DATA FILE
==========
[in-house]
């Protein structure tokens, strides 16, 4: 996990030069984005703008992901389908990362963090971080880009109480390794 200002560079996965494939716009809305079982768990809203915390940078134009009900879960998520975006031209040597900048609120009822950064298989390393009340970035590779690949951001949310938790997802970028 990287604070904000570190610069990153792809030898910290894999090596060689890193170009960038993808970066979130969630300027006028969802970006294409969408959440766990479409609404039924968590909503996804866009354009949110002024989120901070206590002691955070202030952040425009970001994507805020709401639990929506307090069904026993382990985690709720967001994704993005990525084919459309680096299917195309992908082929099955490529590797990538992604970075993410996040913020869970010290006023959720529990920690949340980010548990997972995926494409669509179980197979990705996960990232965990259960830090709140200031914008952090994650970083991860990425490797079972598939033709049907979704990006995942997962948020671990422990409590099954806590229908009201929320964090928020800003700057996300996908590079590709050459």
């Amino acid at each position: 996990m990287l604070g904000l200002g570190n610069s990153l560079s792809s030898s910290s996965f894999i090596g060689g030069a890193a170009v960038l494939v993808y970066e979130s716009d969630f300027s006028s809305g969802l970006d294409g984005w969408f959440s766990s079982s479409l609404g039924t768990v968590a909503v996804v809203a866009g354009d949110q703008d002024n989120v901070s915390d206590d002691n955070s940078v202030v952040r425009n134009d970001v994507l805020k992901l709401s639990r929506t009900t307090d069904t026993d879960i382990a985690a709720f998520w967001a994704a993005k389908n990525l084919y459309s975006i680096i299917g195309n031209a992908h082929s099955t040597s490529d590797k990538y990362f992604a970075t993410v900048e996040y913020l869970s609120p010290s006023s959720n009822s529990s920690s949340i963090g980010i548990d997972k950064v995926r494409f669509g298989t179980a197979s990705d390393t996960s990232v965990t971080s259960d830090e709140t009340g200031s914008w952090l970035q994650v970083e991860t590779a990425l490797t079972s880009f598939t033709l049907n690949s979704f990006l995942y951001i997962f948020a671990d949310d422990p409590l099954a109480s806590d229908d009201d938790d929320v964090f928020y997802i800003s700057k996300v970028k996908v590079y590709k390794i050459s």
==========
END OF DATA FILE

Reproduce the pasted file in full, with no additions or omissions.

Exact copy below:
[in-house]
């Protein structure tokens, strides 16, 4: 996990030069984005703008992901389908990362963090971080880009109480390794 200002560079996965494939716009809305079982768990809203915390940078134009009900879960998520975006031209040597900048609120009822950064298989390393009340970035590779690949951001949310938790997802970028 990287604070904000570190610069990153792809030898910290894999090596060689890193170009960038993808970066979130969630300027006028969802970006294409969408959440766990479409609404039924968590909503996804866009354009949110002024989120901070206590002691955070202030952040425009970001994507805020709401639990929506307090069904026993382990985690709720967001994704993005990525084919459309680096299917195309992908082929099955490529590797990538992604970075993410996040913020869970010290006023959720529990920690949340980010548990997972995926494409669509179980197979990705996960990232965990259960830090709140200031914008952090994650970083991860990425490797079972598939033709049907979704990006995942997962948020671990422990409590099954806590229908009201929320964090928020800003700057996300996908590079590709050459």
């Amino acid at each position: 996990m990287l604070g904000l200002g570190n610069s990153l560079s792809s030898s910290s996965f894999i090596g060689g030069a890193a170009v960038l494939v993808y970066e979130s716009d969630f300027s006028s809305g969802l970006d294409g984005w969408f959440s766990s079982s479409l609404g039924t768990v968590a909503v996804v809203a866009g354009d949110q703008d002024n989120v901070s915390d206590d002691n955070s940078v202030v952040r425009n134009d970001v994507l805020k992901l709401s639990r929506t009900t307090d069904t026993d879960i382990a985690a709720f998520w967001a994704a993005k389908n990525l084919y459309s975006i680096i299917g195309n031209a992908h082929s099955t040597s490529d590797k990538y990362f992604a970075t993410v900048e996040y913020l869970s609120p010290s006023s959720n009822s529990s920690s949340i963090g980010i548990d997972k950064v995926r494409f669509g298989t179980a197979s990705d390393t996960s990232v965990t971080s259960d830090e709140t009340g200031s914008w952090l970035q994650v970083e991860t590779a990425l490797t079972s880009f598939t033709l049907n690949s979704f990006l995942y951001i997962f948020a671990d949310d422990p409590l099954a109480s806590d229908d009201d938790d929320v964090f928020y997802i800003s700057k996300v970028k996908v590079y590709k390794i050459s």